Scott Gray (email@example.com)
Wed, 26 Apr 2000 13:43:29 -0400 (EDT)
You're getting at something I've been saying for a while. Without truancy
laws, in a society which respects children, one doesn't need school.
However, that doesn't mean that there wouldn't be some kind of vaccuum
without school (for the most part, kids want to be around other kids).
You've suggested that the answer to this is home schooling. However, home
schooling is in fact "unnatural" in the sense that does not resemble how
children with language (over age 4 or so) choose to spend their days in
any environment where they are given freedom.
People (all ages, not just kids) learn "by nature" in whatever setting
they are in. How else would they leran, by "unnature?" People learn "by
nature" from TV, from the radio, from conversations with friends, from
overhearing conversations, from every single thing that they sense in
their everyday lives. Kids learn in school "by nature" despite the best
efforts of the school to prevent learning from taking place.
In every society that we know, children ache to spend time with other kids
AWAY from the adults. This is what children are allowed among the Efe,
the Bushmen, early 19th century urban kids in Boston and NYC, etc. As
near as we can tell, this is what our ancestors for 300000 years have been
doing. The way kids learn best (what they want, what is their "natural"
inclination) seems to depend upon spending a great deal of time AWAY from
their parents, and then coming home to a caring family at the end of the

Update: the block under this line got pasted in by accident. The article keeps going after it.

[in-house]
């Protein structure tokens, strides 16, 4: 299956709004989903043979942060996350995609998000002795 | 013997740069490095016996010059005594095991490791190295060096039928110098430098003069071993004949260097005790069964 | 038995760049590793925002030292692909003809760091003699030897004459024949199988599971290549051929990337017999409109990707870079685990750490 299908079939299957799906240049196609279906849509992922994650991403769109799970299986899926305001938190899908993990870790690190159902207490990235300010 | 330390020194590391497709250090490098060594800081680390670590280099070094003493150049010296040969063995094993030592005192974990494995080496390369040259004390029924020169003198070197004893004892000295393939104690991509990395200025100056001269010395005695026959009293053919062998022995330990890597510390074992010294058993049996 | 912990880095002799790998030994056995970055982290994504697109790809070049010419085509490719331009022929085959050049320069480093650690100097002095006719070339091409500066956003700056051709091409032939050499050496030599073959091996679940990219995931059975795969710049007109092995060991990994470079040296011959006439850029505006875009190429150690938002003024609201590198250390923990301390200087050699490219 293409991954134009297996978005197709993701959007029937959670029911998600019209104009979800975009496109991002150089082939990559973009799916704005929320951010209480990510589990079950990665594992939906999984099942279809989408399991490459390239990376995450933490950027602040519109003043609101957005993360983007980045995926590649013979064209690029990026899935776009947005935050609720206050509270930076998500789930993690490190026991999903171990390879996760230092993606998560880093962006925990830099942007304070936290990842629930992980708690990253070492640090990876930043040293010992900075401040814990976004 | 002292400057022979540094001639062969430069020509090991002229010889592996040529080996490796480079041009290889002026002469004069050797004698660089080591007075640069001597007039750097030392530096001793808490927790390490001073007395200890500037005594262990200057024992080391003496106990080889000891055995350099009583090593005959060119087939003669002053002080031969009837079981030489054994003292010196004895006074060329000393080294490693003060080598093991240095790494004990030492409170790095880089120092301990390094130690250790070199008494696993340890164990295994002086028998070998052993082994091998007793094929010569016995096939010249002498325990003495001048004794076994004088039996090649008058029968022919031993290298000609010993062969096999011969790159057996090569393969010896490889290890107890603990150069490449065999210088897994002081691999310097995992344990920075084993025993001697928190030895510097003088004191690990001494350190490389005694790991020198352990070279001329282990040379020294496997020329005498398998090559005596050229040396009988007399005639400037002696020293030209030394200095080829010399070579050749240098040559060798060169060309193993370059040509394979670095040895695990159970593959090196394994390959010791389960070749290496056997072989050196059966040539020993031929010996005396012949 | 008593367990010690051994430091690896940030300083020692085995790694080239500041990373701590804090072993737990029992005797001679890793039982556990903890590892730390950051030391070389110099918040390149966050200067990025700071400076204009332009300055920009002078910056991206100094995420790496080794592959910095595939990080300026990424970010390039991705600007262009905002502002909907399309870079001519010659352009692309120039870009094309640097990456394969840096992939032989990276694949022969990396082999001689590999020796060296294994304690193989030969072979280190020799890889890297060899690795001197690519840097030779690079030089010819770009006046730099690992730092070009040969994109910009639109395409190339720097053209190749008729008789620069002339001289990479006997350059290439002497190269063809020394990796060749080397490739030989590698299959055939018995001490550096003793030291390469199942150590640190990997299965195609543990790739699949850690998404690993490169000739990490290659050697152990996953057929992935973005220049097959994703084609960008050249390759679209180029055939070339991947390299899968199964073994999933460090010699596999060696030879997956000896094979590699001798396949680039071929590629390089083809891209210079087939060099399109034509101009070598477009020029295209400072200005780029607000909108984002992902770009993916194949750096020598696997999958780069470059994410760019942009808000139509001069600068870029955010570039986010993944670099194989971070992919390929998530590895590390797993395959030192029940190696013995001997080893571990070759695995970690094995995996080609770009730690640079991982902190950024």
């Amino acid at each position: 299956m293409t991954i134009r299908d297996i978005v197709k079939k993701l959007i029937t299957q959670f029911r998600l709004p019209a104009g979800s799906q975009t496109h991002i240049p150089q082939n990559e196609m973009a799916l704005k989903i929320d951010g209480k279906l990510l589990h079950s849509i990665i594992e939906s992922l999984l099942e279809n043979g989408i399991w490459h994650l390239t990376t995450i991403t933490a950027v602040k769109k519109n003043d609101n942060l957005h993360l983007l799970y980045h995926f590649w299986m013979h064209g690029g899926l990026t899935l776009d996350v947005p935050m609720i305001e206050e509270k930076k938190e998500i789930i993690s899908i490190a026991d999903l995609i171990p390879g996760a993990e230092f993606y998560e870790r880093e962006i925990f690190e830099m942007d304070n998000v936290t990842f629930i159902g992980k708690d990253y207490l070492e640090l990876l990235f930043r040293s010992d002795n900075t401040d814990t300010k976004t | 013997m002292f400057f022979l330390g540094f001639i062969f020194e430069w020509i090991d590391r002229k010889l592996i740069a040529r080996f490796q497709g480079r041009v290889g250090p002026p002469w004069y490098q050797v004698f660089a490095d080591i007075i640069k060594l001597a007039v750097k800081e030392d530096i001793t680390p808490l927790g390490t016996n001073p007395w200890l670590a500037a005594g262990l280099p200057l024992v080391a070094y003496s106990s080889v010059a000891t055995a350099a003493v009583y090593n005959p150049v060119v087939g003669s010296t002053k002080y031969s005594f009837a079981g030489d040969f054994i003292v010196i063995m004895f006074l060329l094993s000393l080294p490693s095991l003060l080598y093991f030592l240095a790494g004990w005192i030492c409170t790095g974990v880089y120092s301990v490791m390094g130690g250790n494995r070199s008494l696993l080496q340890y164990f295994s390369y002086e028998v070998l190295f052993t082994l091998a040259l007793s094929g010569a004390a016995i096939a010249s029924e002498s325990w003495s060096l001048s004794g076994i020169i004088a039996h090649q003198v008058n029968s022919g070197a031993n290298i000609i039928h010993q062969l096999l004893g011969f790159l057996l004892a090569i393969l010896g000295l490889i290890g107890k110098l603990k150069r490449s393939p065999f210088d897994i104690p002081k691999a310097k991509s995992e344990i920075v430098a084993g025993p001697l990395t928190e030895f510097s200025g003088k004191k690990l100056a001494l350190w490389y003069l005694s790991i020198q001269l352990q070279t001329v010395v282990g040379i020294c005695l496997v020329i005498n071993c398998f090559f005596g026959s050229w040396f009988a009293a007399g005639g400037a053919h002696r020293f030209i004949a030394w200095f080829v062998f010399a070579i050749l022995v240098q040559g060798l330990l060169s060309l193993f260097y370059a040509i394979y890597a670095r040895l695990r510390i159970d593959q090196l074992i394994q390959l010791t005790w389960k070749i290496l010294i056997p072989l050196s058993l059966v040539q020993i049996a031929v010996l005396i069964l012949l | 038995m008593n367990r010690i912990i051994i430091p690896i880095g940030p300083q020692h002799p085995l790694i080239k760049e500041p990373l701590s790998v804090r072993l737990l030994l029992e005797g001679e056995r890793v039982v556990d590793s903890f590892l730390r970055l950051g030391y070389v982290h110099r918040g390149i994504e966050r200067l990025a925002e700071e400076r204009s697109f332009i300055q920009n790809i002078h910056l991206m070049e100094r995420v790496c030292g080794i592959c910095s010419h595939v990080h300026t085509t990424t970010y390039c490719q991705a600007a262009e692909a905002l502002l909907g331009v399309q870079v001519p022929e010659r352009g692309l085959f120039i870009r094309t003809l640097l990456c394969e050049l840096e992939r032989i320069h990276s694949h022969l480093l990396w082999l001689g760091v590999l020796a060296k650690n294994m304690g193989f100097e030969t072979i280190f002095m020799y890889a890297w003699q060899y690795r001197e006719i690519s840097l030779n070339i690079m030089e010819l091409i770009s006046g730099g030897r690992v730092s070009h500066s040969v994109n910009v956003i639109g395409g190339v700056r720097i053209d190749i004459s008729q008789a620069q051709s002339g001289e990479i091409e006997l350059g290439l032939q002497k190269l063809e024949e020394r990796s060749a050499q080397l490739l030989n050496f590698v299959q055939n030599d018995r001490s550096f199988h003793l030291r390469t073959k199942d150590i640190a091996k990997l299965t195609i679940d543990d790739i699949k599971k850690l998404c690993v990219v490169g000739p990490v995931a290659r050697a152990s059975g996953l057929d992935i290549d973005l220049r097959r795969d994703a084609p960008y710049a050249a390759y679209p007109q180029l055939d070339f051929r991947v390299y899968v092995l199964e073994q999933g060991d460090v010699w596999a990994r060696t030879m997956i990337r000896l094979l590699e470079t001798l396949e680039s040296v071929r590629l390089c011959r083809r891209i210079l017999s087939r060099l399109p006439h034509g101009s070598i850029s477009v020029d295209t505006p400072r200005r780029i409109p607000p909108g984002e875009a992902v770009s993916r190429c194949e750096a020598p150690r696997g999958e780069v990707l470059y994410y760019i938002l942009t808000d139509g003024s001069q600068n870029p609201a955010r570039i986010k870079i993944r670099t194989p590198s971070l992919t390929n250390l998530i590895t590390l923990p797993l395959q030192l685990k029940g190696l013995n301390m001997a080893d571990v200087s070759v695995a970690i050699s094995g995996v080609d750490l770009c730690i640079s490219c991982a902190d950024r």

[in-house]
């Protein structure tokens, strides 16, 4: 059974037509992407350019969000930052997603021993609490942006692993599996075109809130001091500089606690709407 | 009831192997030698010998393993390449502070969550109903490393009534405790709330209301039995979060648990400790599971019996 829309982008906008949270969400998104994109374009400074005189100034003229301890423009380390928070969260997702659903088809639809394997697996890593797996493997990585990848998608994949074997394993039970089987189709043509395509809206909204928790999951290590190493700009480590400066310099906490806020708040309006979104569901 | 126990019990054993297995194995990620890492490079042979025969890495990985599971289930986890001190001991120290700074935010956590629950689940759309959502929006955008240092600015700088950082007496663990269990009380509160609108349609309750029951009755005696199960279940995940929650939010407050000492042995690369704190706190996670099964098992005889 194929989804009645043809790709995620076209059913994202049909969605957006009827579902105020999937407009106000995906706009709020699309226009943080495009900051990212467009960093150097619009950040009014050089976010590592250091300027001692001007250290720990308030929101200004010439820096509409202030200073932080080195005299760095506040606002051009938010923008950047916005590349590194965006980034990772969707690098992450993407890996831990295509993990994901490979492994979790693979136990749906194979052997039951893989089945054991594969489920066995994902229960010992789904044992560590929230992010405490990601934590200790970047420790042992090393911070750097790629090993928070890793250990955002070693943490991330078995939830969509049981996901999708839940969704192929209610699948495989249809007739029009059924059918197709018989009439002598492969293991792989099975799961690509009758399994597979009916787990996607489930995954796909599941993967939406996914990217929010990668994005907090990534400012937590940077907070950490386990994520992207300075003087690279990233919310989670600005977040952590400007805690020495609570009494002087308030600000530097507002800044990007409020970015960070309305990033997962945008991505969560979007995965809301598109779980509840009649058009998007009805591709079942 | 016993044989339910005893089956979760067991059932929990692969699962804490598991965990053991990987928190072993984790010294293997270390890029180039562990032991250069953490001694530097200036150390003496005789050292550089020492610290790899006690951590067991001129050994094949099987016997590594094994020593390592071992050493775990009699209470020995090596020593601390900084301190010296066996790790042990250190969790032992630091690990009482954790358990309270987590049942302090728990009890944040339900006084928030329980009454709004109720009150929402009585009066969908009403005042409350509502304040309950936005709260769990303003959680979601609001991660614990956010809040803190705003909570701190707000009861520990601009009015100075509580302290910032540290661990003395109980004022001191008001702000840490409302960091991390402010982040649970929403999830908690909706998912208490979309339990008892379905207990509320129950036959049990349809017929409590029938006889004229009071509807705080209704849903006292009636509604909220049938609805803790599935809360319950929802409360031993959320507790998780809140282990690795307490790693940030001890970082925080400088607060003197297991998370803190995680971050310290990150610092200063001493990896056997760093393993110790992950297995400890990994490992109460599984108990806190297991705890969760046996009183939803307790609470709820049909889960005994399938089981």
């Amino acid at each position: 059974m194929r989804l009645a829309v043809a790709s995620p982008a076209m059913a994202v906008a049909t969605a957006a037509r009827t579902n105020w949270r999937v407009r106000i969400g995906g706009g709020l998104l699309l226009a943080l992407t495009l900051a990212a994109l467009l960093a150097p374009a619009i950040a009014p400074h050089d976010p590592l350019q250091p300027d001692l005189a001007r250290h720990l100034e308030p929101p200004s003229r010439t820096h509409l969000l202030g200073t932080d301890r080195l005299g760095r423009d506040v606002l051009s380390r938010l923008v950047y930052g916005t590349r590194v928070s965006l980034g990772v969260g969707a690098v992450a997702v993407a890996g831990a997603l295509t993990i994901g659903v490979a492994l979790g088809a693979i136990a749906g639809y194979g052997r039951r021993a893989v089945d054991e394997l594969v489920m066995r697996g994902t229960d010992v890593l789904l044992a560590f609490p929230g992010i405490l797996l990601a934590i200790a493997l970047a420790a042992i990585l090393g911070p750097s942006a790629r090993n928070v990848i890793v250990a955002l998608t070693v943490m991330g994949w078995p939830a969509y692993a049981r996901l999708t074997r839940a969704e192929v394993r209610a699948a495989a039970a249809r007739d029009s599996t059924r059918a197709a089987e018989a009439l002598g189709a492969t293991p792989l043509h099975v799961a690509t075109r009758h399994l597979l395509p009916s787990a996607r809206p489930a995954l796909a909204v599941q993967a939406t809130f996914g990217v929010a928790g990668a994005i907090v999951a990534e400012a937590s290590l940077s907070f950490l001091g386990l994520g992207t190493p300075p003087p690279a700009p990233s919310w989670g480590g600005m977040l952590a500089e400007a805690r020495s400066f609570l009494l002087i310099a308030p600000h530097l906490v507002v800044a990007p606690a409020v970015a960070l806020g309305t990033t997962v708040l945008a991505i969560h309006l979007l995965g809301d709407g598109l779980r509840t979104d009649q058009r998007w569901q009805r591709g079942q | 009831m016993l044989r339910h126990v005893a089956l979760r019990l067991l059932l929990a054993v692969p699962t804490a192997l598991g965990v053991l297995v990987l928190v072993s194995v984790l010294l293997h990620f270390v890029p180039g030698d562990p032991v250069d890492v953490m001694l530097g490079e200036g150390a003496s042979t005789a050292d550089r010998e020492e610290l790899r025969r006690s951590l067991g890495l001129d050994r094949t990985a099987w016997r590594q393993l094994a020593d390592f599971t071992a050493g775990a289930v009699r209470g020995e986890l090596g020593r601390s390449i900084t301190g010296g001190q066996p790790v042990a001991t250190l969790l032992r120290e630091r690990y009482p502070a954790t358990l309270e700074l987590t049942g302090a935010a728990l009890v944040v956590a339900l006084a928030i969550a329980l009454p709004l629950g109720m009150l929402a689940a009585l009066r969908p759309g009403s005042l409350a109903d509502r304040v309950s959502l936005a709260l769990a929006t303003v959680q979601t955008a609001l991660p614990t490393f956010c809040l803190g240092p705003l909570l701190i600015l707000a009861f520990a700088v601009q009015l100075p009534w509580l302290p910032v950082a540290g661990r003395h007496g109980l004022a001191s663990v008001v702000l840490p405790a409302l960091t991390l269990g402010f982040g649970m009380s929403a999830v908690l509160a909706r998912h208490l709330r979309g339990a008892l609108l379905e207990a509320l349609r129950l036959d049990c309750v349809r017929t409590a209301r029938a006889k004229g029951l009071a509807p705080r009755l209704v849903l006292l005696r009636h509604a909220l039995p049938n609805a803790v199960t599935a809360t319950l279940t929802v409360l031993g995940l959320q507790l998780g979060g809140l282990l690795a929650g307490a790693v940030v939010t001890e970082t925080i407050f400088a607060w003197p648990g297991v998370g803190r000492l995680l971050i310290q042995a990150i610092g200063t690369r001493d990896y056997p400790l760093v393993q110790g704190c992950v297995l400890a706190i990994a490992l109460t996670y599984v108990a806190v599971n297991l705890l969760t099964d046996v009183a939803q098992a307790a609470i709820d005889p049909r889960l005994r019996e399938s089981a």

day -- discussing how they spent their day just as their mothers and
Most kids don't need more time with their parents (though many like to
spend some time with adults who aren't their parents). Children need more
time with other children. Sudbury Valley supplies this, in a way that the
modern family cannot.
On Wed, 26 Apr 2000, Joseph Moore wrote:
> The discussion has been good lately.
> 2 related questions I've had for a while:
> 1) If a community treated their children with the proper respect (not
> infringing their freedom, respecting their rights, expecting
> responsibility), would a Sudbury school be necessary or desireable?
> 2) Formal classroom schooling as we know it is recent (about 200 years old,
> max). Before then, kids learned by living the lives of their family - farm
> kids farmed, craft kids crafted, etc. So, it's not exactly true to say that
> kids by nature learn what they need when given freedom. More accurately, by
> nature kids learn what they need to have a place in the family and community
> in which they find themselves. By shaping where kids find themselves, we
> have a big say in what they learn.
> So: In what sense do kids learn 'by nature' in a totally unnatural setting
> of hundreds of kids in a big beautiful house on acres of land miles from
> where their parents are doing the modern day equivilent of farming and
> crafting? 'By nature', those kids should be with their families, right?
--Scott David Gray
reply to: firstname.lastname@example.org
A University without students is like an ointment without a fly.
-- Ed Nather, professor of astronomy at UT Austin
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